The temperature soared well over 100 degrees during France’s sweltering summer heatwave of 2019 as my husband, our three friends and I took a road trip from Paris to Lyon for the Women’s World Cup.
We were all from Florida, so the heat didn’t dampen our enjoyment in the Burgundian sun, but the desire for shade and the beloved air conditioning meant plenty of French staples – hearty stews with complex sauces , roast meats with heavy cream sauces – just weren’t on the menu.
Instead, we opted for refreshing salads, chilled beef tartare and plenty of charcuterie boards brimming with juicy summer fruits, crisp vegetables, thinly sliced meats and lighter cheeses. Plus, bottles and bottles of cold rosé.
A year later, at a scorching Memorial Day pool party, I recreated our favorite board from a little cafe along the vineyard-lined Route des Grands Crus, brimming with ruby-red heirloom tomatoes, pickles, sweet corn kernels, milky burrata and prosciutto and sopressata slices.
Madeline Kuhn, research and development specialist and cheese maker for Roth Cheese, said I was well on my way to the perfect summer pasture board. “I’m often tempted to skip cooking a meal in the summer months in favor of no-heat, cool, but filling options,” she told Yahoo Life. “A cheese platter is perfect for fueling these warm-weather activities. The key is to pack it with crunch, the right cheeses, and plenty of nutrient-dense sides to make it a meal.”
Think fresh, light, spreadable and seasonal
Kuhn says cheese is seasonal, even though we don’t think of it that way. Winter cheeses are denser, fuller-bodied and generally more mature, while summer cheeses are younger, fresher and “vivacious” on the palate. For a summer plank, “focus on anything spreadable, scoopable, sweet and milky,” she says. “Any cheese that amplifies the grassy notes of lush pastures is a good choice.”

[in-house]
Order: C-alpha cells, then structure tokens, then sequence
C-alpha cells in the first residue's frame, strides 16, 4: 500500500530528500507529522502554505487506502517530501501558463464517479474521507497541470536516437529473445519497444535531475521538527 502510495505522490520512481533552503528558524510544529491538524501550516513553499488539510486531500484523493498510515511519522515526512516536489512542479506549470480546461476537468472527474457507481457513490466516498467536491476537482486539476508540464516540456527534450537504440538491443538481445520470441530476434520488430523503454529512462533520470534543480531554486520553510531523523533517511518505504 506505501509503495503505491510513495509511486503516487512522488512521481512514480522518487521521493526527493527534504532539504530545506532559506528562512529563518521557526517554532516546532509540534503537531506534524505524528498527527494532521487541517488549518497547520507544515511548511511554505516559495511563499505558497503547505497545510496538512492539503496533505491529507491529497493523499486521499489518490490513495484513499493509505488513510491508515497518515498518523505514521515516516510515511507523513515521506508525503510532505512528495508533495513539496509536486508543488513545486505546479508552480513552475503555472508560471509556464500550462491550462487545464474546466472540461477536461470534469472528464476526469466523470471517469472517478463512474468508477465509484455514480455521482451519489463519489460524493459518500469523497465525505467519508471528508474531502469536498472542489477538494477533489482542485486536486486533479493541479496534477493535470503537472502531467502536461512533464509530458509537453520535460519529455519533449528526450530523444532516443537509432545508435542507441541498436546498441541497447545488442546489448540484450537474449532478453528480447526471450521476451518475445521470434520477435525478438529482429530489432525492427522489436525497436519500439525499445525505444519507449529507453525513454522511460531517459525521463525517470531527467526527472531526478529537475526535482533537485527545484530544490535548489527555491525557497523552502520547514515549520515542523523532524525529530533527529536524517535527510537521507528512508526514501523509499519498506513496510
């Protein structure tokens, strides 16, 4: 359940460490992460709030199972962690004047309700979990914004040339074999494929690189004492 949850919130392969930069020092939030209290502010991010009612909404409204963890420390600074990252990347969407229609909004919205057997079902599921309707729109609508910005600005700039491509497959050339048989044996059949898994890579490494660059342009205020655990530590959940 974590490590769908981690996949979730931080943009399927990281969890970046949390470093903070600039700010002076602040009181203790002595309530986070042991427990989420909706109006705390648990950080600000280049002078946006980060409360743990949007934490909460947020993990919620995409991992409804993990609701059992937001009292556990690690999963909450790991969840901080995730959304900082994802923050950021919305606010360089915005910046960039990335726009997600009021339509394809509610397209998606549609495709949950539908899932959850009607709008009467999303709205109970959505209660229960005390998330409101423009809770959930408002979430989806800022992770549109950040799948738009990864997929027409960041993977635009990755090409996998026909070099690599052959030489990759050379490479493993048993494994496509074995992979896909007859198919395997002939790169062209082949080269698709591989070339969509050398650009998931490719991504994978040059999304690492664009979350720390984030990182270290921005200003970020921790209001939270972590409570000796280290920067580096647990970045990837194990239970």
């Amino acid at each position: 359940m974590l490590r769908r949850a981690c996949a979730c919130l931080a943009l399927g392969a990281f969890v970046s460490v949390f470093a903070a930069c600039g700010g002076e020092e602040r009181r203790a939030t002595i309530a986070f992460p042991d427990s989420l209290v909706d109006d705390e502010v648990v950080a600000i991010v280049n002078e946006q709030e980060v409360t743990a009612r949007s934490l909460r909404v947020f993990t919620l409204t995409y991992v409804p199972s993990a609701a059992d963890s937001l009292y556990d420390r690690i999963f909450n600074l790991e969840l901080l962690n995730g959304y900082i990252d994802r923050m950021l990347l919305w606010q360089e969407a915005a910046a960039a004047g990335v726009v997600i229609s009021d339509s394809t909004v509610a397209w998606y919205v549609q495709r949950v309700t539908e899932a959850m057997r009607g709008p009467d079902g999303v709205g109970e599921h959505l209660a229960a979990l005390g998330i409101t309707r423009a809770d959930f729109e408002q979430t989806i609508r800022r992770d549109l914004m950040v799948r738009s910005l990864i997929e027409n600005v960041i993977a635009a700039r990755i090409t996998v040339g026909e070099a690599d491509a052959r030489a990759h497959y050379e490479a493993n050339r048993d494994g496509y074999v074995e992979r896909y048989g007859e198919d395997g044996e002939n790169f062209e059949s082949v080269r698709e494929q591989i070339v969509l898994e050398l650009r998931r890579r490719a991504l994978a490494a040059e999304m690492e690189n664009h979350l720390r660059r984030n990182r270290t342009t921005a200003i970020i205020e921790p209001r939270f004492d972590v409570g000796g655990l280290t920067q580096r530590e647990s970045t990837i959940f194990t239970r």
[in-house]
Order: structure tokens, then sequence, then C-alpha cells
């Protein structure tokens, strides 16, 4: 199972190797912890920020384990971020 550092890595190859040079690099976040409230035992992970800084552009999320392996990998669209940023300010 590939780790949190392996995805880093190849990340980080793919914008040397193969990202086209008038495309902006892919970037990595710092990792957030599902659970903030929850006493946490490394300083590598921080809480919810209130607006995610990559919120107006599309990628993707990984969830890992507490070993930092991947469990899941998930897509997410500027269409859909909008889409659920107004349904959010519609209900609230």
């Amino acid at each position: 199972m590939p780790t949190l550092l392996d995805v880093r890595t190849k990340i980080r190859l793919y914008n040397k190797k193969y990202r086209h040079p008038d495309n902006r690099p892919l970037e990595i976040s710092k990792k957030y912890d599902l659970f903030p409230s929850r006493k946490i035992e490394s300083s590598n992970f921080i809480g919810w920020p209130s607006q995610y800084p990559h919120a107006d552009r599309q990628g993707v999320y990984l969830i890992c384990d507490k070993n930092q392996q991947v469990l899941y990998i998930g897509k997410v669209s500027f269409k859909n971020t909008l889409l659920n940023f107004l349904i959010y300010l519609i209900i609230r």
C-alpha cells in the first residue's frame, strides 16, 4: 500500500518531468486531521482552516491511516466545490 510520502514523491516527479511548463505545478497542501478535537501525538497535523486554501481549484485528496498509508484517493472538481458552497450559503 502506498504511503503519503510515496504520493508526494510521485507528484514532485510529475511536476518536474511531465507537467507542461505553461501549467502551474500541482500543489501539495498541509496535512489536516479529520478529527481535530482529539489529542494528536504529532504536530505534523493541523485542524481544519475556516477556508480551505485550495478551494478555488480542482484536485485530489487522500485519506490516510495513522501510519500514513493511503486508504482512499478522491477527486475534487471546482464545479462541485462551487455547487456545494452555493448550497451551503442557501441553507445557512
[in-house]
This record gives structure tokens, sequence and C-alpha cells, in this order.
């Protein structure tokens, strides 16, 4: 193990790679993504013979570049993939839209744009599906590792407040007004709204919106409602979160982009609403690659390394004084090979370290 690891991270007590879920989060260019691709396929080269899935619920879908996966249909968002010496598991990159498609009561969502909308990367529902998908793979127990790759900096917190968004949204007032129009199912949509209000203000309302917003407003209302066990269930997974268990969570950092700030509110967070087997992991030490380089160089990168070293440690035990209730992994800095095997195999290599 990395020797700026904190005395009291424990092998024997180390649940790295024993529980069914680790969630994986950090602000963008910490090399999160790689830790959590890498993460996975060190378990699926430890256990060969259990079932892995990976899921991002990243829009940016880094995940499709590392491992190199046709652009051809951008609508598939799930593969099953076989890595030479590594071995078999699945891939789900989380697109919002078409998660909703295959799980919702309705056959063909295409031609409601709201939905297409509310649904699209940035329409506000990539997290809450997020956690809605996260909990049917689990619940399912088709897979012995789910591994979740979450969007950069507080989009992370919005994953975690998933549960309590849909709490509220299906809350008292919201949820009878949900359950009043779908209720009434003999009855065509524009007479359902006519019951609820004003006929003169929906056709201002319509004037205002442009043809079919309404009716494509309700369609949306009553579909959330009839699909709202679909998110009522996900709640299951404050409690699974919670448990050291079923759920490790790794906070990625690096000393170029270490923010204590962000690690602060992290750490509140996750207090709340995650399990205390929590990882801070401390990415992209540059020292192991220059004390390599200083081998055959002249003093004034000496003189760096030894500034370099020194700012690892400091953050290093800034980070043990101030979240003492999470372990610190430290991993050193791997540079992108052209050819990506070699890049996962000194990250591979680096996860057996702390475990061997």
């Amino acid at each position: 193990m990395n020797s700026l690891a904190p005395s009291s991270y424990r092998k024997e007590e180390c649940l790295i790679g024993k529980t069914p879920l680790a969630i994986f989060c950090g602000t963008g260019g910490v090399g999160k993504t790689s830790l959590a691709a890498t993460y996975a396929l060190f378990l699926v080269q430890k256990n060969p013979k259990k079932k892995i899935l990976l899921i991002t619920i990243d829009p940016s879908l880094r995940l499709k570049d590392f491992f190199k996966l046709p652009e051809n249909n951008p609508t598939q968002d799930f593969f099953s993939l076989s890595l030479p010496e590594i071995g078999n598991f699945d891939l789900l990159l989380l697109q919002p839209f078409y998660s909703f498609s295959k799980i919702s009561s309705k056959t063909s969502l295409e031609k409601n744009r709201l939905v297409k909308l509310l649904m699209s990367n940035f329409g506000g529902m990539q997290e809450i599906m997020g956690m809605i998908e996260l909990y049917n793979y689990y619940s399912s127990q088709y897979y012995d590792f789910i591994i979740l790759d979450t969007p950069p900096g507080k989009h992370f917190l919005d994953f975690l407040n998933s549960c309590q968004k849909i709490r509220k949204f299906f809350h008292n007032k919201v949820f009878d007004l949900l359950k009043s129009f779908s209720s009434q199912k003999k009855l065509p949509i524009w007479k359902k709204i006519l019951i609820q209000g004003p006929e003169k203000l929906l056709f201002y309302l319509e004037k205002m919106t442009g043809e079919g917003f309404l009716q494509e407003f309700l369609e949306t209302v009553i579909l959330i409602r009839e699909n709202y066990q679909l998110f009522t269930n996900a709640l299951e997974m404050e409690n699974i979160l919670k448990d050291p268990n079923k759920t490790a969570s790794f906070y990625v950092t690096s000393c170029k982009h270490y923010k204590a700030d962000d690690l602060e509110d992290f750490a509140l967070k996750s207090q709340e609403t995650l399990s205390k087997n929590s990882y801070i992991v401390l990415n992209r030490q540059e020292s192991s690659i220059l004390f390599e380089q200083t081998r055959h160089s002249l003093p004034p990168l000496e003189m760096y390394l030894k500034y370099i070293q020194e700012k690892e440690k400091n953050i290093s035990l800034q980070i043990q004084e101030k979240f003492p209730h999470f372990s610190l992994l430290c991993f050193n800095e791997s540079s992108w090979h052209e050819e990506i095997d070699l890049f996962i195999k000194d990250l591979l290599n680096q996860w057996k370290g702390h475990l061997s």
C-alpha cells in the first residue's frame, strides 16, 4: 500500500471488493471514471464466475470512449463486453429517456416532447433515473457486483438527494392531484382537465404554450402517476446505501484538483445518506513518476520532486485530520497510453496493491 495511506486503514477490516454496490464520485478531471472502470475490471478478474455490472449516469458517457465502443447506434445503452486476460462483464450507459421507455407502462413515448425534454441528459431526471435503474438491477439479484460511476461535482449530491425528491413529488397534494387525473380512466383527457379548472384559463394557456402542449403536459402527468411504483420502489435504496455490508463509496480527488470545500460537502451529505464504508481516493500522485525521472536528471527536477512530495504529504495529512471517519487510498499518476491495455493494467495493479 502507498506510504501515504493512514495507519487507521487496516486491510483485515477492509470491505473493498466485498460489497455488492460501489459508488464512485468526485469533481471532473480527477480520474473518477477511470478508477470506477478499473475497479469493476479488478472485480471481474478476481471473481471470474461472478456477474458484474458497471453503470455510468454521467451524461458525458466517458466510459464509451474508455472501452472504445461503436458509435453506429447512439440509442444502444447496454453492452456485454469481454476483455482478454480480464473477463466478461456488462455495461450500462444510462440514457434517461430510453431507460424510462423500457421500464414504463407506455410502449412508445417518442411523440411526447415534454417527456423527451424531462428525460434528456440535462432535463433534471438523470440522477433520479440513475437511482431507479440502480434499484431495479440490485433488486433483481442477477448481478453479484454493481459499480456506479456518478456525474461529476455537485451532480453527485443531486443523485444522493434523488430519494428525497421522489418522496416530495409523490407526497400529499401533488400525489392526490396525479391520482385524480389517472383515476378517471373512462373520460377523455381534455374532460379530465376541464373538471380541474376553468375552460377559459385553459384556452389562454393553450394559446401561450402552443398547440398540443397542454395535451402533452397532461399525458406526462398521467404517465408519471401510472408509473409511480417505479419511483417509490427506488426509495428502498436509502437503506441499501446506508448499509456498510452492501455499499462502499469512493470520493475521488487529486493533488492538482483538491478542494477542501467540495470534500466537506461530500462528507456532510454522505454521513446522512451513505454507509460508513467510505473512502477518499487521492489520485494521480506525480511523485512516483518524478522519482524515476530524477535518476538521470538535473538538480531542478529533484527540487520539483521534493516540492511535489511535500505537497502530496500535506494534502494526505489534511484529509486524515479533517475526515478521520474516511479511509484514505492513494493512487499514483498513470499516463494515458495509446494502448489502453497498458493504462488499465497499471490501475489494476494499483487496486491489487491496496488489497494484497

A goat — a fresh goat’s cheese — is a quintessential inclusion, Kuhn says, noting that she likes to roll hers in chopped fresh herbs and serve it with milder cow’s milk cheeses spiked with dill or jalapenos. which work well with cherry tomatoes, cucumbers and sweet pepper. Blue cheeses may not be your first thought for summer, but they pair beautifully with stone fruits, melon and strawberries, which Kuhn calls the “gems” of summer.
Chef Adrianne Calvo, chef-owner of Chef Adrianne’s Vineyard Restaurant and Bar in Miami, Florida, says she loves a quick pickle on her summer boards, like carrots or green beans. She also opts for fresh cherries, watermelon – which pairs perfectly with feta – and peaches, as well as Marcona almonds and dried mango.
For meats, Evan Topel, a business chef for Emmi Roth, says adding local specialty sausages unique to your region of the world can bring a signature element to a summer plank. For example, in Wisconsin, they like to add cooked, sliced brat sausage to the board. Calvo agrees, adding spicy capicola and prosciutto to his summer favorites.
5 tips to keep your board cool — and safely — when temperatures rise
Serving a charcuterie board outdoors when the heat index is way above comfortable is tricky, but with a little preparation, you can keep your board fresh and delicious for a few hours. Topel has these tips and tricks for keeping things cool when temperatures are anything but.
Keep your plank indoors until ready to serve to help prevent your cheese from sweating or melting. When serving your board, keep it in the shade and out of direct sunlight.
Consider serving on a marble slab, which has a naturally cool temperature. Many retailers sell marble charcuterie and cheese boards that won’t break the bank.
Use more aged cheeses instead of fresh. Ripened cheeses tend to be firmer and hold up to warmer temperatures a bit better.
Serve cheeses whole, chilled in blocks or wheels — uncut — until ready to serve. Then have your guests slice the wedge themselves. A large block of cheese will stay fresh longer than thin slices.
Remember to put your charcuterie board on ice. Fill a plastic or metal tub with ice and place your board on it. Just be careful of melting ice and moving your board so your meats and cheeses don’t get wet.
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